package com.imsavva;

public class Test {
    public static void main(String[] args) {
        System.out.println(new _成分$().getGreeting());
    }
}

class _成分$ {
    public String getGreeting() {
        return "Hello";
    }
}

If your answer is “Hello”, then you’re right!
You can use any characters from the Unicode charset, in any case, to name classes (as well as variables and methods), except some preserved words like “null”, “volatile”, “public”, etc.

However, it’s strongly recommended to stick with the Java code conventions. The rules related to the class names are on page 10.

First two reasons to use the code conventions to me are:

  • Readability – I would love to meet class names like “Eyjafjallajökull” from time to time. But, the rarer the better.
  • Convenience for programmers from different countries – imagine the situation when you have to work with the code where class names contain symbols that are missing on your keyboard? 🙈

Switch case and default

int i = 0;

switch (i) {
    default:
        System.out.println("1");
    case 1:
        System.out.println("2");
    case 2:
        System.out.println("3");
}

This snippet will compile and run without issues. It might be dubious whether it’s okay to put the “default” block at the first place, but you can place it anywhere. In this case, the result would be:

1
2
3

However there is a good practice to put the “default” block at the end of the switch statement. Or avoid using switch statements at all. 🙂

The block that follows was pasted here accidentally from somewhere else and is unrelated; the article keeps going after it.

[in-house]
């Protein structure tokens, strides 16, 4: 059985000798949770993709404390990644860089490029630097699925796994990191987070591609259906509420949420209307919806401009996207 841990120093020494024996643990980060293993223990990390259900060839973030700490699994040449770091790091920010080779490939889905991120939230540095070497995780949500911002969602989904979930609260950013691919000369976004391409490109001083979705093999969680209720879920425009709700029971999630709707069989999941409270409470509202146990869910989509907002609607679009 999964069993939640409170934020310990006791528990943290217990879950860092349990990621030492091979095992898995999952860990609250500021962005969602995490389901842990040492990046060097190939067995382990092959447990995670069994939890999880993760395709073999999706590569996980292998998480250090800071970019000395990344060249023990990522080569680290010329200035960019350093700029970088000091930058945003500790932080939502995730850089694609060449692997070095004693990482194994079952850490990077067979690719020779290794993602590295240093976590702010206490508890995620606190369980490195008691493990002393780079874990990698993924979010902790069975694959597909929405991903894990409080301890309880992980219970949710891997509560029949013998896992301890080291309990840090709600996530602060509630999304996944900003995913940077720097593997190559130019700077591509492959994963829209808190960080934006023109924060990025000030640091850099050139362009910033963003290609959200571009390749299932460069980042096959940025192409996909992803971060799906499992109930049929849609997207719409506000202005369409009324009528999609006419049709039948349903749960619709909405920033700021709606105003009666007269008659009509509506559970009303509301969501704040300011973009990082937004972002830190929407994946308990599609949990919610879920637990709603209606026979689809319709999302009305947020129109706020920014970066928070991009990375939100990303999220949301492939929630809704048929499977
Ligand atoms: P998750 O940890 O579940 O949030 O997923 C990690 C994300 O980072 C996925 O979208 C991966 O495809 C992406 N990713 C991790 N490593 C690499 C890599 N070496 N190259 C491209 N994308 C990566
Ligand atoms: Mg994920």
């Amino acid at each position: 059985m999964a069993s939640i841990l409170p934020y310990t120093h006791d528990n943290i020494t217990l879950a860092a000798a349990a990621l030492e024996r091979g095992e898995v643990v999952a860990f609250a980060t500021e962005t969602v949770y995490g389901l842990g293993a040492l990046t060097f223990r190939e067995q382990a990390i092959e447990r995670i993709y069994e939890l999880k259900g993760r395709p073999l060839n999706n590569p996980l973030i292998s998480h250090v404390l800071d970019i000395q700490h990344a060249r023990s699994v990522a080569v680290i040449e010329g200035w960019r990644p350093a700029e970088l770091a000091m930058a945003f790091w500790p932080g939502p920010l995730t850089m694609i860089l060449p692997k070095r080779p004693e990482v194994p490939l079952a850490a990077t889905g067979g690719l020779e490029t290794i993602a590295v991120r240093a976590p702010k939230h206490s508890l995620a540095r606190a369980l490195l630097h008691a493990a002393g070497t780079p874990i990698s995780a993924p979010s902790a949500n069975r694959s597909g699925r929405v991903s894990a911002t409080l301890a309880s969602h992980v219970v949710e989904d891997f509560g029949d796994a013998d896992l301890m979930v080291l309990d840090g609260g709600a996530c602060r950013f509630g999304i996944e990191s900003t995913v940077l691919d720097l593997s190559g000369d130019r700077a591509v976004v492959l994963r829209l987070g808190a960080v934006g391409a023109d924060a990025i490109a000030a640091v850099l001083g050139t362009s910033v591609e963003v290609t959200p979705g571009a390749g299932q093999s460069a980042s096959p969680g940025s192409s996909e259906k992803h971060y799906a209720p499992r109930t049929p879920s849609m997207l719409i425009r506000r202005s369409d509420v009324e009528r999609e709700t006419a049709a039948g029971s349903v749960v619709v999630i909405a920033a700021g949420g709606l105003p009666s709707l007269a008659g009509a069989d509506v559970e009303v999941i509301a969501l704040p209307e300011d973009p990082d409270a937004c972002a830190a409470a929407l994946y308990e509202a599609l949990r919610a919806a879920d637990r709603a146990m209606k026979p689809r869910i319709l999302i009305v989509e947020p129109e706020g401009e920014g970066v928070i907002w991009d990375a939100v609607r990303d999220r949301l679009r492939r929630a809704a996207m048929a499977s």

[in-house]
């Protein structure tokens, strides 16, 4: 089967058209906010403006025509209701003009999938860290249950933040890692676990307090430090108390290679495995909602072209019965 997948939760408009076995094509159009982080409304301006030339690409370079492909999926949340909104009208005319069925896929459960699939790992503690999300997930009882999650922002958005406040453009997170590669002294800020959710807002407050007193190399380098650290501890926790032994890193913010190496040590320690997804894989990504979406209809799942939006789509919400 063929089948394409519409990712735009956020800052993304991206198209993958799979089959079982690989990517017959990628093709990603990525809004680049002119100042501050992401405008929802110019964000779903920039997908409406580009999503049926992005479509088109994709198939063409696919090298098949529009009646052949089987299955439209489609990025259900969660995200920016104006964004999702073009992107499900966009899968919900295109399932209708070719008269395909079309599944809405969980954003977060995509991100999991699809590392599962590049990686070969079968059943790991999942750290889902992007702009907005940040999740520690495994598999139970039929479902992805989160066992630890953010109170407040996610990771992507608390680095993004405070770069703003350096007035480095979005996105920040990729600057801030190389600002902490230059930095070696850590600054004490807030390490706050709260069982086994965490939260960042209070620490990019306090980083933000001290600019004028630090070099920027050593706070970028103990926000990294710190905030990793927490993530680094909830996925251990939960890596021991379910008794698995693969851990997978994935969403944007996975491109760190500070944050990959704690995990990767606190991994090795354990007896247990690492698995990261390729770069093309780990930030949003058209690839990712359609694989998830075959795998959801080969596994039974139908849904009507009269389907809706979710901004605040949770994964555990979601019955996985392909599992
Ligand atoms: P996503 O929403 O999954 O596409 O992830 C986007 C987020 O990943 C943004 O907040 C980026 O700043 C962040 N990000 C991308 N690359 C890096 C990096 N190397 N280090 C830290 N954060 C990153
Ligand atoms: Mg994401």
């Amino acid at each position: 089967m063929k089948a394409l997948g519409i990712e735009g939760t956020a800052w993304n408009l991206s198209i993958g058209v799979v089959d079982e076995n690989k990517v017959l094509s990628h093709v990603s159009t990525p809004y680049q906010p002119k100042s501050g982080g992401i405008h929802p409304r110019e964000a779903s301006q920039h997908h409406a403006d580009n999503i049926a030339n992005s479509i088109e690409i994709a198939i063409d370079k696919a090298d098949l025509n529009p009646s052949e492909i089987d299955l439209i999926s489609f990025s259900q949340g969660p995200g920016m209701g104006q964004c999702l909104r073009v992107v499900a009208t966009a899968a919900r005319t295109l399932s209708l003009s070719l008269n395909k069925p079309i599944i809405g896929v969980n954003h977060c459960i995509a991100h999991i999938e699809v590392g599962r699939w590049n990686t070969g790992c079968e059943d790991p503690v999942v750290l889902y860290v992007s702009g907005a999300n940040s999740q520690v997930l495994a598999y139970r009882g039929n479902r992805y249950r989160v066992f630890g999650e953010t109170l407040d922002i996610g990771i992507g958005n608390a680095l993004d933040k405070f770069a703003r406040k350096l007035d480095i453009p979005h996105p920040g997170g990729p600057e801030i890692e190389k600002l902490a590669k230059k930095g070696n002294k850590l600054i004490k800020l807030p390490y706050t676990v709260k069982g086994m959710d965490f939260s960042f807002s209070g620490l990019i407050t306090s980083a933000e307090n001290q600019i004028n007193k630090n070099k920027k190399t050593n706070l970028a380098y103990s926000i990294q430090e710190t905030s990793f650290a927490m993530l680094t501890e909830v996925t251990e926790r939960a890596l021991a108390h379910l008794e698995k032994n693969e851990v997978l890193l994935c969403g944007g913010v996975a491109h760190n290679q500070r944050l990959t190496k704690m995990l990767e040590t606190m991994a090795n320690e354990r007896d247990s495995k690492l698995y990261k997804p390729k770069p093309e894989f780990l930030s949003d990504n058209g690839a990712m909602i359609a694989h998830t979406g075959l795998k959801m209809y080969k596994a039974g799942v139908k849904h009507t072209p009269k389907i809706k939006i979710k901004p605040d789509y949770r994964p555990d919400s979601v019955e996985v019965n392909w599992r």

Variables and fields instantiation

package com.imsavva;

public class Test {
    private String testField;
    
    public static void main(String[] args) {
        String testVariable;
        System.out.println(testVariable);
    }
}

This code won’t compile because of line 4:

When we declare a local variable, it must be initialized before use. Class fields don’t have to be initialized. In case we didn’t specify any value, a default value will be used.

The following list represents default field values:

    private byte b;     // 0
    private short s;    // 0
    private int i;      // 0
    private long l;     // 0
    private float f;    // 0.0f
    private double d;   // 0.0
    private char c;     // '\u0000'
    private String str; // null

1Z0-808 Preparation notes

The process of studying Java Core. The picture was taken from Unsplash.com.

During the preparation time, I was making notes to remember little tricks that I didn’t know or forgot. Although I would never recommend using some of the pieces of code from the notes in production, they might be helpful for those who are preparing for the exam.

So, as I mentioned in this post, I will do my best to keep my New Year’s resolution and post the most useful notes in my blog. Along with the main topic I will try to explain why some of the code examples should never appear in your production code.